Patrick Jablonski, Environmental Manager at Nucor Steel, reinforced the points made about the threat of leakage by Chris McCabe of the NW Pulp & Paper Association. Nucor is the only steel mill in the state. “Washington has a relatively small industrial base,” Jablonski noted. “There are many sectors that have only one facility in the state. As a result, the impact of leakage is amplified.” Jablonski noted that because of clean hydroelectric power paired with the low cost of electricity, Washington’s industrial firms operate at the front of the pack in terms of their carbon competitiveness.
“Anything that causes a competitive disadvantage will shift market share towards more carbon intensive products,” Jablonski cautioned. He noted that Nucor steel competes with China.
Jablonski also introduced the concept of “process emissions.” He said it’s a concept that “deserves attention” in the carbon policy debate. “There are emissions connected to certain industrial activities that are baked into the process — they’re essentially unavoidable. If we include those in the scope of our policy then we’re effectively taxing production. This will encourage leakage and only make the problem worse.”
The moderator, McAleer, then introduced another question for the panel to address:
“What do you envision would be the net impact on your business or your climate from emerging carbon policy?”
NW Pulp & Paper Association’s Chris McCabe surmised that “any system that is regulatory in nature and has a cap on carbon emissions on a statewide basis would have an adverse impact on the pulp and paper industry.”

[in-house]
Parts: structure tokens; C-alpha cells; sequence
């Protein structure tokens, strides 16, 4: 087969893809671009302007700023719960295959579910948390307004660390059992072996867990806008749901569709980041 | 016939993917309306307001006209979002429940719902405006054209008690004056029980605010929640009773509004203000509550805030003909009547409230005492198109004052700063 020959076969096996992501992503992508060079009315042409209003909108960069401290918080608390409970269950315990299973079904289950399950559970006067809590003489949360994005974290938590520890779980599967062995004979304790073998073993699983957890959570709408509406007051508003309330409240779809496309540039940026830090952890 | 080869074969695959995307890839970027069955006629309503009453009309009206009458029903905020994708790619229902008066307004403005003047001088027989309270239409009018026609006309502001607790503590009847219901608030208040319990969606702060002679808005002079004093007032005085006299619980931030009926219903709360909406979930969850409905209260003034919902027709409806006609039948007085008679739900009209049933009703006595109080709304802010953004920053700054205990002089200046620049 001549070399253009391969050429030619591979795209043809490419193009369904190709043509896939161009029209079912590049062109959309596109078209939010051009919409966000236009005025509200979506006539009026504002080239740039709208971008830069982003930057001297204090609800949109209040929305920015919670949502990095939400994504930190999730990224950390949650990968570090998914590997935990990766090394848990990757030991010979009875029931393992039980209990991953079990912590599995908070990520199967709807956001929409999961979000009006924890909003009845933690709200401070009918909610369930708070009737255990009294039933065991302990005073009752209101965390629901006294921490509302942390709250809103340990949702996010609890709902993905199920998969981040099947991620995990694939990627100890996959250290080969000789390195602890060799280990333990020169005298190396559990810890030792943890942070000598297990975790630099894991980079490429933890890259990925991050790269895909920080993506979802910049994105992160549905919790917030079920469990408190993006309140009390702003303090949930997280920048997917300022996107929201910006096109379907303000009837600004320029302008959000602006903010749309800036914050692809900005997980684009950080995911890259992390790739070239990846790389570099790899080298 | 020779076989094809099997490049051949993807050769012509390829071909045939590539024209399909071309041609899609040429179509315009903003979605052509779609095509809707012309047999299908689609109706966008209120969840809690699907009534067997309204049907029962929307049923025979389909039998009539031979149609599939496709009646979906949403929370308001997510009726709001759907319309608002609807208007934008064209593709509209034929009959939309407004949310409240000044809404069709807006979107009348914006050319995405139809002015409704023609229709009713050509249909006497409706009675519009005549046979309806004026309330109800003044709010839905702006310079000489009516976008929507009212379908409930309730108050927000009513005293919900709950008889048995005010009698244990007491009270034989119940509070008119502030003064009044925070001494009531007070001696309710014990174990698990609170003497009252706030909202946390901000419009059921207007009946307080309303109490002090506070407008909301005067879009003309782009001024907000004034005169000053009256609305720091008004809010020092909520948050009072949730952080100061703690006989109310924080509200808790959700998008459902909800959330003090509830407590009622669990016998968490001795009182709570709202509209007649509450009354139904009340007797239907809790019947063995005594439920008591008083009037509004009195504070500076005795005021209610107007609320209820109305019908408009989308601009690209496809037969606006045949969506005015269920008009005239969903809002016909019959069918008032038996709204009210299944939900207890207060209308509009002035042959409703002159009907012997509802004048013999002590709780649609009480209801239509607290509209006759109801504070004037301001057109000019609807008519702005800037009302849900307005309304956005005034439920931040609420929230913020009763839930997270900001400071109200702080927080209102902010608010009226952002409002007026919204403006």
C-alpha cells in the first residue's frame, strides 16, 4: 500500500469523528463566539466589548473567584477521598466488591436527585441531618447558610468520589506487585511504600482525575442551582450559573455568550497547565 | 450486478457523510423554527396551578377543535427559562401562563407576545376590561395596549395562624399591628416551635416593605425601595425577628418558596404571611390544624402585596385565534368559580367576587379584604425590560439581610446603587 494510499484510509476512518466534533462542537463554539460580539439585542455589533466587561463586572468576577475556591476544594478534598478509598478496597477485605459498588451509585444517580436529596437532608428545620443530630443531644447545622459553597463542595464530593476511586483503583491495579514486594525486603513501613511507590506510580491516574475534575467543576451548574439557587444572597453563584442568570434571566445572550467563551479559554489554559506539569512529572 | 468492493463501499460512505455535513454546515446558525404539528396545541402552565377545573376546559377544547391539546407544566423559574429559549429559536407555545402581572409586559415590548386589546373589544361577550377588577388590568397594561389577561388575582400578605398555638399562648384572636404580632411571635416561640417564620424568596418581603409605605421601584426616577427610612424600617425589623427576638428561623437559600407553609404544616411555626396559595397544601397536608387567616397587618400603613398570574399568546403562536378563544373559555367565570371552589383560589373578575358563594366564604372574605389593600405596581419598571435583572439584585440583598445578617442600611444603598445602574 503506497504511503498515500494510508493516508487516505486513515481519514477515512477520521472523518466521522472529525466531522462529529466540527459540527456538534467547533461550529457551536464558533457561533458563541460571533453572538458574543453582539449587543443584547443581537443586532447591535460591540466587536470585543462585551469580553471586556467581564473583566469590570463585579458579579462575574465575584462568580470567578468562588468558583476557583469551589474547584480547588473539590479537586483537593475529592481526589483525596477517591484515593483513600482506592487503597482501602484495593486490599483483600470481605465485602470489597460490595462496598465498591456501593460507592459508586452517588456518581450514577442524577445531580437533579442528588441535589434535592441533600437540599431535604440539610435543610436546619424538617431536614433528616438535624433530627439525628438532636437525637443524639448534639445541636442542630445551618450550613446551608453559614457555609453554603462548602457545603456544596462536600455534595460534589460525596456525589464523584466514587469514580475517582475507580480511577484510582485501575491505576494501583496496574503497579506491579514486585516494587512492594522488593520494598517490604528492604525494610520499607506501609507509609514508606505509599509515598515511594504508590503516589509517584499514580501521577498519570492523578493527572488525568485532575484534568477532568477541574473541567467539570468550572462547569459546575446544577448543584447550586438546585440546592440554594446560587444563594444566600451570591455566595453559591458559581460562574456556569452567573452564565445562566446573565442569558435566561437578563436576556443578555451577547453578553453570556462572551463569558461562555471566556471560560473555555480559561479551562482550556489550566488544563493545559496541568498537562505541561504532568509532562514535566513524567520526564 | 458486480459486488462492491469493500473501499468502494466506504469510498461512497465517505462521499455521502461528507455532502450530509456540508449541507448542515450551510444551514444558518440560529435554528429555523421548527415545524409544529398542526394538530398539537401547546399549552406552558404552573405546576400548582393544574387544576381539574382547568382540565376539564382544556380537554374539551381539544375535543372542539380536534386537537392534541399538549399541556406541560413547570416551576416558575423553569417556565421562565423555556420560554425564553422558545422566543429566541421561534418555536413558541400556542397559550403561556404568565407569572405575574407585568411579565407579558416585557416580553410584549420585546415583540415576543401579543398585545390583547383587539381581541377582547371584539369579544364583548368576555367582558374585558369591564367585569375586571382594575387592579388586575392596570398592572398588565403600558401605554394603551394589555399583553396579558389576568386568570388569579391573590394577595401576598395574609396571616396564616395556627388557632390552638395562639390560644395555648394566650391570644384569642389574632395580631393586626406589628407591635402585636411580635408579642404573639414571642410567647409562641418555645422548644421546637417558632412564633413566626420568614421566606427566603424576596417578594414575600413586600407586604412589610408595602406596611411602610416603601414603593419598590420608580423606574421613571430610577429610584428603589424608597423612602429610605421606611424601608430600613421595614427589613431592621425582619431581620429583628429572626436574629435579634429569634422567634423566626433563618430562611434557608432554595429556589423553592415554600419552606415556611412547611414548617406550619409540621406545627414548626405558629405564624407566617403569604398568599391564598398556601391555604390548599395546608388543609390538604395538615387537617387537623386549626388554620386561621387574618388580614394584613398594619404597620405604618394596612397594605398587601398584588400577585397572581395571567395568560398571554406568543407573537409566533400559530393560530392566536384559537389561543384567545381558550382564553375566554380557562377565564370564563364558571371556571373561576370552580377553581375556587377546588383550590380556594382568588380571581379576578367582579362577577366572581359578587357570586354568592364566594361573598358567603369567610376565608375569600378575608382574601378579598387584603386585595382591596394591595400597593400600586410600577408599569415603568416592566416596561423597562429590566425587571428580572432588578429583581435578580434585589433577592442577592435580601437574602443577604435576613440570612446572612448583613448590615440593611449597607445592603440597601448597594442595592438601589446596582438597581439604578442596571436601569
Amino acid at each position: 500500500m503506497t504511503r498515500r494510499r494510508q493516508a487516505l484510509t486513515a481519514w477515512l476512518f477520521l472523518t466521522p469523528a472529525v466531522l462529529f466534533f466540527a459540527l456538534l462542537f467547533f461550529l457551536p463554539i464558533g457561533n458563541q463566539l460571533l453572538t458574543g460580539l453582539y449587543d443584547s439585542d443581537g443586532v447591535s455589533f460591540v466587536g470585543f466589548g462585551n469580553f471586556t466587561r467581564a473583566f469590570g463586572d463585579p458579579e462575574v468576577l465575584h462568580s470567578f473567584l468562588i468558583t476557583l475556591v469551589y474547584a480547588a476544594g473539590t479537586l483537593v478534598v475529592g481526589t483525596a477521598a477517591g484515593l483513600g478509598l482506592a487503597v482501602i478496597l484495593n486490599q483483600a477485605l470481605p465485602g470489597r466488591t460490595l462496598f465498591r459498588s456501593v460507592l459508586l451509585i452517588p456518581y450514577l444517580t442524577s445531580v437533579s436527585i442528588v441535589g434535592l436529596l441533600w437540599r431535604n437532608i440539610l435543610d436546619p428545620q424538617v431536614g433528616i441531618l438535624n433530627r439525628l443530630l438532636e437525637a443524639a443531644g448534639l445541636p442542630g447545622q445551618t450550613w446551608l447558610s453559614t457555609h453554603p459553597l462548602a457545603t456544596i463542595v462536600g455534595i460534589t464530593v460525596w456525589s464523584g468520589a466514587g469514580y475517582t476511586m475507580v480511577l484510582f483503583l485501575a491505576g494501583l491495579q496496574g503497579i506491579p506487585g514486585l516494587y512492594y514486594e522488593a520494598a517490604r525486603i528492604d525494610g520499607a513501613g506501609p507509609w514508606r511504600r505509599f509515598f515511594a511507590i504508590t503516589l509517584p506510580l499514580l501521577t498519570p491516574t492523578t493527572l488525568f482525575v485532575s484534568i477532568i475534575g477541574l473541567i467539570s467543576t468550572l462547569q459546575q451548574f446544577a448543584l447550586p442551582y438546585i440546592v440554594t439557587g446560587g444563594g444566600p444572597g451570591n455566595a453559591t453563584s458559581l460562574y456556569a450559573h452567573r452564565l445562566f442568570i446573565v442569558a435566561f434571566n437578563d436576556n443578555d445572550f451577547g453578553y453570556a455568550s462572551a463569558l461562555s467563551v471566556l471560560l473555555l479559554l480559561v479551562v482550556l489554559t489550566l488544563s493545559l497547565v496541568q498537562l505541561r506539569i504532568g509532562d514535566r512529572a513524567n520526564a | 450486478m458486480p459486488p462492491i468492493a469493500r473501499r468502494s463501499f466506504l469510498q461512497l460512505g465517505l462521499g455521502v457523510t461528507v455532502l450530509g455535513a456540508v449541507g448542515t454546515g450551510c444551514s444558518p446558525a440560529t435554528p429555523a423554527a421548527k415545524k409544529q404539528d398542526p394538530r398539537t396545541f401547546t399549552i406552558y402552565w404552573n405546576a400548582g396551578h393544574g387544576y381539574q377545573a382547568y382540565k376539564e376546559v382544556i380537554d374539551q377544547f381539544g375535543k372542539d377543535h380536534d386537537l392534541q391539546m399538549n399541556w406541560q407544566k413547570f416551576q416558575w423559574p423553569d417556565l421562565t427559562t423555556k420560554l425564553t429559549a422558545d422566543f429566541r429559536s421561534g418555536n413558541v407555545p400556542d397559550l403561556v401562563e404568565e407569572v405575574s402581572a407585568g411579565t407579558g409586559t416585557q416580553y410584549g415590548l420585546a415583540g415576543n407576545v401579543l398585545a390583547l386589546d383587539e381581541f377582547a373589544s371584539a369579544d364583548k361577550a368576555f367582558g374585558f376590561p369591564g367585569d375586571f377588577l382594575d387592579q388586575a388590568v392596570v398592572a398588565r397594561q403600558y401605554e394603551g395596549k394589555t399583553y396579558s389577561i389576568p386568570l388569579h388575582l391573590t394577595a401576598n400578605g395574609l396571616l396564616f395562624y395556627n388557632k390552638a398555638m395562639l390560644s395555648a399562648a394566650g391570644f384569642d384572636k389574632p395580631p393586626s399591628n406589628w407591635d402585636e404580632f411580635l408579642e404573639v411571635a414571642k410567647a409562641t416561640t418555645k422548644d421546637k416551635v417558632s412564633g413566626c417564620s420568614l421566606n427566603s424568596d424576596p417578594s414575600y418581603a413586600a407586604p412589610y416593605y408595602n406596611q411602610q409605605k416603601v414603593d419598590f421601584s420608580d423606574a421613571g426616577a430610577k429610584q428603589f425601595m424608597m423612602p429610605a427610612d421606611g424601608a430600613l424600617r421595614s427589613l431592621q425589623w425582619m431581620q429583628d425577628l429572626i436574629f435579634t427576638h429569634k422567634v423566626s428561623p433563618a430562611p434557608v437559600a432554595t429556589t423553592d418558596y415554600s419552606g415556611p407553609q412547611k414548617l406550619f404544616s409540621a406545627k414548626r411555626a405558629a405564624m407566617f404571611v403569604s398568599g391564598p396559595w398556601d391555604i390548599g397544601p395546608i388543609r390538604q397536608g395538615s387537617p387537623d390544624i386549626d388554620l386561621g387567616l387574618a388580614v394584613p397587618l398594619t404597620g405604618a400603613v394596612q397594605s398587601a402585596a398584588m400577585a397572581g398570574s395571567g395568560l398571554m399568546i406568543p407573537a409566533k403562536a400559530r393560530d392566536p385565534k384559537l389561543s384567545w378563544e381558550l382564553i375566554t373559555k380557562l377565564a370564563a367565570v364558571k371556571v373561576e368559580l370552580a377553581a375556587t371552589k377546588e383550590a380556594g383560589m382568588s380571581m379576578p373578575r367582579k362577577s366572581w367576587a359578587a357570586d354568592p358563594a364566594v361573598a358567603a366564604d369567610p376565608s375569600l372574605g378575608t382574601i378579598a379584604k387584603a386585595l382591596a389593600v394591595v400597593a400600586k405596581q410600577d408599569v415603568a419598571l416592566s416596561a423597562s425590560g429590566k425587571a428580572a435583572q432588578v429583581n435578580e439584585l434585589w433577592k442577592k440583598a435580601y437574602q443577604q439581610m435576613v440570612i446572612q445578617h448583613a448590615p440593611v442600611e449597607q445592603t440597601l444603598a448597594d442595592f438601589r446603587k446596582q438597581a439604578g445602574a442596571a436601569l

McAleer followed up by asking, “If you could envision a design that alleviated leakage or created a more even playing field, do you see a possibility for the success of pulp and paper in Washington?”
McCabe responded that “there’s a misconception that nothing is going on to reduce greenhouse gas emissions. That’s certainly not the case. The pulp and paper sector in this state reduced greenhouse gas emissions by 300,000 metric tons in the last decade. That’s the same as taking 64,000 cars off the road.” He suggested that there needs to be a “reality check” in regard to all the positive, industry-led action that is already occurring. Industries and individual companies should receive more “credit and recognition” for the action they’ve already taken to reduce their carbon footprints.
NBBJ’s Scott Wyatt predicted that “any policy that has the effect of reducing carbon will be good for [NBBJ], the building industry, and all businesses in the longer term. [NBBJ] is in the business of designing great cities and great places for people to live. And the state that is doing something about carbon is going to be a better and more attractive place to live… First and foremost I’m in the business of solving problems. In a way we all are. There will be challenges we must face as we move from one economy to another.” Wyatt predicted that businesses would benefit from rising to that challenge.
Wyatt also drew a distinction often overlooked in the carbon debate. “We’re really not talking about taxing energy,” he said, “we’re talking about taxing carbon. The quicker we move to an abundant alternative source of energy that is cost competitive, great things will happen.”
Skanska USA’s Stacy Smedley noted the interdependence of different industries within Washington’s business community. “As a construction contractor, we purchase Nucor steel for a lot of our projects. Therefore, if there’s a negative impact on them it’s going to adversely affect our bottom line.” However, Smedley noted that she predicted that the overall impact on business could be positive if the right policy was enacted. She noted that many industries in Washington (such as fisheries and outdoor recreation) depend on the environment being healthy and clean. These industries would benefit greatly from an effective policy to reduce carbon pollution.
Nucor Steel’s Patrick Jablonski echoed the idea expressed by other panelists that any judgement of net impact was largely unknowable until the exact policy was settled upon. However he noted that there was an opportunity for firms like Nucor to have a competitive advantage if a system took into account the relative carbon content of a product on a global scale.